It doesn’t seem like it takes too long in this country before yet another institution is embroiled in allegations of racism, and that’s exactly what happened this week. For weeks, we’ve heard bits and pieces surrounding the widespread racism – and subsequent botched cover-up – in the world of cricket, specifically in relation to Yorkshire County Cricket Club. Azeem Rafiq, a former professional cricket player at the Yorkshire club, appeared before a parliamentary select committee this week, revealing further harrowing details of the racist and Islamophobic abuse and bullying he faced during his career.
Azeem described having racist derogatory terms constantly used against him by teammates, whilst those in management stood by and did nothing. He told the committee that players of Asian heritage were made to sit together in changing rooms, being told “you lot sit over there near the toilets”. He also recounted a particularly horrific incident where he was pinned down and had red wine poured down his throat at his local cricket club aged 15.
It would be easy to confine these experiences of discrimination and bullying to just one person or even a single industry, but it’s so much bigger than that. Azeem himself told the committee numerous times that it wasn’t about individuals but rather the fact that the club, and cricket in general, was institutionally racist.
“It would be easy to confine these experiences of discrimination and bullying to just one person or even a single industry, but it’s so much bigger than that”
A number of board members at Yorkshire County Cricket Club, including the chief executive Mark Arthur and club chairman Roger Hutton, have resigned in the wake of these allegations. Hutton also appeared before the select committee this week where he accepted that the club was institutionally racist.
After sharing his experiences with the committee, Azeem himself apologised for racist and antisemitic comments he made in 2011 that resurfaced this week. This of course doesn’t take away from his own experiences of racism, but shows that prejudice is present in many communities.
Azeem’s case isn’t just about holding individuals in power to account (as much as that’s important). The resignation of board members is only the first step in addressing the problem at the Yorkshire club. And if these resignations simply mean the same people coming in to replace them, then the problem remains. Nothing changes by simply blaming and replacing individuals at the top with more of the same.
Isolating and individualising racism to specific people, fields, or industries only creates further barriers to actually tackling the problem. We all end up discussing that same person or industry for a few weeks, with the mention of institutional racism as a footnote, and then the issue is shelved until the next high-profile allegation of racism surfaces.
“The commentary and reactions of shock betray just how much the majority of British society refuses to see or understand institutional racism for what it is”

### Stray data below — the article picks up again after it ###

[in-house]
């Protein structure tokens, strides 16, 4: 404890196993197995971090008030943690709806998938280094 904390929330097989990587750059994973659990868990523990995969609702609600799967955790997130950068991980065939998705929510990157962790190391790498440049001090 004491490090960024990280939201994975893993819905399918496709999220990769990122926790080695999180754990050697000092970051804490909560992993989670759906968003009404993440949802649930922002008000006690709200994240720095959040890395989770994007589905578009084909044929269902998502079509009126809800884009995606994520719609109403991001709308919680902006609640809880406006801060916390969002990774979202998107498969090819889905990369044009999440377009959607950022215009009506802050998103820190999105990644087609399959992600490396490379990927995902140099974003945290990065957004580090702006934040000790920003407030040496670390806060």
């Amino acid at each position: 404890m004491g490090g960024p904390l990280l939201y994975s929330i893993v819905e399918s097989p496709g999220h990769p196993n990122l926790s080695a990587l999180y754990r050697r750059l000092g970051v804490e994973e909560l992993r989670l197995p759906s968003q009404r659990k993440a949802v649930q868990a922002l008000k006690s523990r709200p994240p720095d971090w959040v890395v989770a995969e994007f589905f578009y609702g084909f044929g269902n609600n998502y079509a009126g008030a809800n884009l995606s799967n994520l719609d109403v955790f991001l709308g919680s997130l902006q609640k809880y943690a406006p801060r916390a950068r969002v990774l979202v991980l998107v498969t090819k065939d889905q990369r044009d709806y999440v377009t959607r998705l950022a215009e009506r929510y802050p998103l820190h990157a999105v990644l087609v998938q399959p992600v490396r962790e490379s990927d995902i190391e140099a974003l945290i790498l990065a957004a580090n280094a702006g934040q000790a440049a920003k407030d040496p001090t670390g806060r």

That isn’t to say that Azeem’s experiences aren’t horrific. But the commentary and reactions of shock betray just how much the majority of British society refuses to see or understand institutional racism for what it is: widespread, pervasive, and – to state the obvious – endemic on an institutional level. It shouldn’t be surprising when yet another institution is exposed as racist.
As well as this, when the focus is entirely on a specific person, the public becomes desensitised to the issue of racism and compartmentalises it as an issue specific to that person or field. People are able to step back from thinking about their own internalised racism as they don’t believe it applies to them and their own circumstances. But it then begs the question, who are the people turning a blind eye to discrimination in the workplace? Who are the people who ‘can’t remember’ hearing a racist term being used? Who are the people who stood by and did nothing?
The public is able to step back from stories like Azeem’s because they may not see themselves in it. But racism isn’t just the few individuals who make the remarks or hold the bottle of wine. It’s the wider network of people, and the culture, which has allowed for such behaviour to carry on without consequence for so long. From hiring practices and a lack of opportunities to toxic workplace cultures, institutional racism exists in every institution.
The majority of Black and brown people will recognise their own experiences in Azeem’s. I know I do. But it shouldn’t be left to people of colour to shoulder the responsibility of calling out and tackling institutional racism. It’s only when people – especially those without the lived experiences of racism – begin to properly confront their own prejudices and that of the systems around them, that we can actually tackle the deep-rooted racism that very much exists in this country.